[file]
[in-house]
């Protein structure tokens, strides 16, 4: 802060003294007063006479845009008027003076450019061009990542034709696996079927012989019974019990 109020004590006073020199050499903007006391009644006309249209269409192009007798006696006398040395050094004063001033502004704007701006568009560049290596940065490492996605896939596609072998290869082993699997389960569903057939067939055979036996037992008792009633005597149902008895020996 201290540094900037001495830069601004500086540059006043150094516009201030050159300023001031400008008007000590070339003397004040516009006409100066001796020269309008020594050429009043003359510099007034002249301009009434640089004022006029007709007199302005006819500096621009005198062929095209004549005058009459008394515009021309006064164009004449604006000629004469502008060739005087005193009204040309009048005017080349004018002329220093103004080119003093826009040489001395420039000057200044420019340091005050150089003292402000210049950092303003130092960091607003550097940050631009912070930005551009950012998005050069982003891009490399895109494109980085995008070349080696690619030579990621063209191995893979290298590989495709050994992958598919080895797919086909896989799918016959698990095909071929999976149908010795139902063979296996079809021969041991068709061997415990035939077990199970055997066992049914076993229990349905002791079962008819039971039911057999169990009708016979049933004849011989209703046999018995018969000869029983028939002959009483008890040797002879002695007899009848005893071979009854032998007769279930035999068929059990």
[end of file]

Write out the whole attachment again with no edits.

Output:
[in-house]
């Protein structure tokens, strides 16, 4: 802060003294007063006479845009008027003076450019061009990542034709696996079927012989019974019990 109020004590006073020199050499903007006391009644006309249209269409192009007798006696006398040395050094004063001033502004704007701006568009560049290596940065490492996605896939596609072998290869082993699997389960569903057939067939055979036996037992008792009633005597149902008895020996 201290540094900037001495830069601004500086540059006043150094516009201030050159300023001031400008008007000590070339003397004040516009006409100066001796020269309008020594050429009043003359510099007034002249301009009434640089004022006029007709007199302005006819500096621009005198062929095209004549005058009459008394515009021309006064164009004449604006000629004469502008060739005087005193009204040309009048005017080349004018002329220093103004080119003093826009040489001395420039000057200044420019340091005050150089003292402000210049950092303003130092960091607003550097940050631009912070930005551009950012998005050069982003891009490399895109494109980085995008070349080696690619030579990621063209191995893979290298590989495709050994992958598919080895797919086909896989799918016959698990095909071929999976149908010795139902063979296996079809021969041991068709061997415990035939077990199970055997066992049914076993229990349905002791079962008819039971039911057999169990009708016979049933004849011989209703046999018995018969000869029983028939002959009483008890040797002879002695007899009848005893071979009854032998007769279930035999068929059990």